‘Ground for Knowing: Minerals, Mining Science and the Making of Modern China’s Territory (1860–1937)’ (PhD in History, 2018). The thesis uses mining science (kuangxue) to examine the relationship between science and socio-cultural change in late Qing and early Republican China (1860–1937). It explores the ways in which the theoretical and applied knowledge of minerals and mining intersected with the conceptualisation of the territory of modern China. Mining science, upon its introduction into China in the late nineteenth century, initiated the knowledge of mineralogy, geology and mining technology, which projected minerals into the domain of modern science. This thesis argues that modern mining science permeated the intellectual and public understanding of modern China, its people and the land it occupied. Thus, on various levels it imagined and demarcated China’s territory through discourse. In this way, this thesis tests the relationship between the ‘modern’ in modern China and the ‘modern’ in modern science, contending that it is on the premise of the former that the latter became intelligible.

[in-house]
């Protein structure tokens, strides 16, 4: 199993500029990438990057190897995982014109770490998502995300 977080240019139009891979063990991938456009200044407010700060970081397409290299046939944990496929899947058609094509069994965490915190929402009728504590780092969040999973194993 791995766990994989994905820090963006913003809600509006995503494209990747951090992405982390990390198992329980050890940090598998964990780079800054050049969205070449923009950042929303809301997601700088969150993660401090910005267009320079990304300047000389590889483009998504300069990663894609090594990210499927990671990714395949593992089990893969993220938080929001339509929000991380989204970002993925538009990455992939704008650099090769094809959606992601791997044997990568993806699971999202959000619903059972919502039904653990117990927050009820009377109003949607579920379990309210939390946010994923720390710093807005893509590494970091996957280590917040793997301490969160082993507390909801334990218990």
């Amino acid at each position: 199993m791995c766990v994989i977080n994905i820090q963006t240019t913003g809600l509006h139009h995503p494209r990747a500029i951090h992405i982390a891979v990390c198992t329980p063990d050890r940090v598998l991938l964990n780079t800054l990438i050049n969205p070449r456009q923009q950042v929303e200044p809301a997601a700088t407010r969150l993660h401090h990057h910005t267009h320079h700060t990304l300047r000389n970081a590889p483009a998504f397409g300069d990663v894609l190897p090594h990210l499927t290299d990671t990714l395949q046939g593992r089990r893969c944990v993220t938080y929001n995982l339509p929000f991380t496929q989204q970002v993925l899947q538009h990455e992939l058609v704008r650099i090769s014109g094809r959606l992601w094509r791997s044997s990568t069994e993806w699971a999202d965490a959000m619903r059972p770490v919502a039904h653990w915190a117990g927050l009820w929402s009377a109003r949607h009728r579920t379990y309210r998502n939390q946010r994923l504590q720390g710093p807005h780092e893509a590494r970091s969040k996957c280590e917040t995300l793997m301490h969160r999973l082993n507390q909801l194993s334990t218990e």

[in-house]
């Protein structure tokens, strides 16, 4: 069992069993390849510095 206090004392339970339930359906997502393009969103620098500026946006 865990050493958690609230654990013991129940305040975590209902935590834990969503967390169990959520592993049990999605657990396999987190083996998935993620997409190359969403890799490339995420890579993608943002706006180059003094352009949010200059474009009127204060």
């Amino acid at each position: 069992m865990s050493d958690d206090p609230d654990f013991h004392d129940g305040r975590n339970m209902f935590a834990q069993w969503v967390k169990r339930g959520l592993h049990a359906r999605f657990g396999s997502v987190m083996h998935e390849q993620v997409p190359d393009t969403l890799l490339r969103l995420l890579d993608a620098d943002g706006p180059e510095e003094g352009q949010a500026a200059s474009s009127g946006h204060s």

Supervisors: Professor Antonia Finnane, Dr Simon Creak